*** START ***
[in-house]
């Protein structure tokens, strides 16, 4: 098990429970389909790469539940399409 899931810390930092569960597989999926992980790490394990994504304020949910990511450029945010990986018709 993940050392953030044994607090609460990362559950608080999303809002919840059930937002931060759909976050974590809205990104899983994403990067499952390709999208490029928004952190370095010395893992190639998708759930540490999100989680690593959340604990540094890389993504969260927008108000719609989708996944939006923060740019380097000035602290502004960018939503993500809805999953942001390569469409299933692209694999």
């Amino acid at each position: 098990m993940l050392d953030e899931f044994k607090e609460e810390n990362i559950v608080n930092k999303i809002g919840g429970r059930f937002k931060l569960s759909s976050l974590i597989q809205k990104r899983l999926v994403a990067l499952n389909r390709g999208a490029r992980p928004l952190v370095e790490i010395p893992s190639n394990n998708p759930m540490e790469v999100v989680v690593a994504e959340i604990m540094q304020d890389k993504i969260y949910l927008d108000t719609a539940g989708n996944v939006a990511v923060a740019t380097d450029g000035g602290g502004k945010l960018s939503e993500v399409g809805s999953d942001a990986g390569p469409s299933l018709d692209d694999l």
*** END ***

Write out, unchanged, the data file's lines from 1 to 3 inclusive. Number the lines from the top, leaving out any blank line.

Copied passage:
[in-house]
């Protein structure tokens, strides 16, 4: 098990429970389909790469539940399409 899931810390930092569960597989999926992980790490394990994504304020949910990511450029945010990986018709 993940050392953030044994607090609460990362559950608080999303809002919840059930937002931060759909976050974590809205990104899983994403990067499952390709999208490029928004952190370095010395893992190639998708759930540490999100989680690593959340604990540094890389993504969260927008108000719609989708996944939006923060740019380097000035602290502004960018939503993500809805999953942001390569469409299933692209694999």
């Amino acid at each position: 098990m993940l050392d953030e899931f044994k607090e609460e810390n990362i559950v608080n930092k999303i809002g919840g429970r059930f937002k931060l569960s759909s976050l974590i597989q809205k990104r899983l999926v994403a990067l499952n389909r390709g999208a490029r992980p928004l952190v370095e790490i010395p893992s190639n394990n998708p759930m540490e790469v999100v989680v690593a994504e959340i604990m540094q304020d890389k993504i969260y949910l927008d108000t719609a539940g989708n996944v939006a990511v923060a740019t380097d450029g000035g602290g502004k945010l960018s939503e993500v399409g809805s999953d942001a990986g390569p469409s299933l018709d692209d694999l």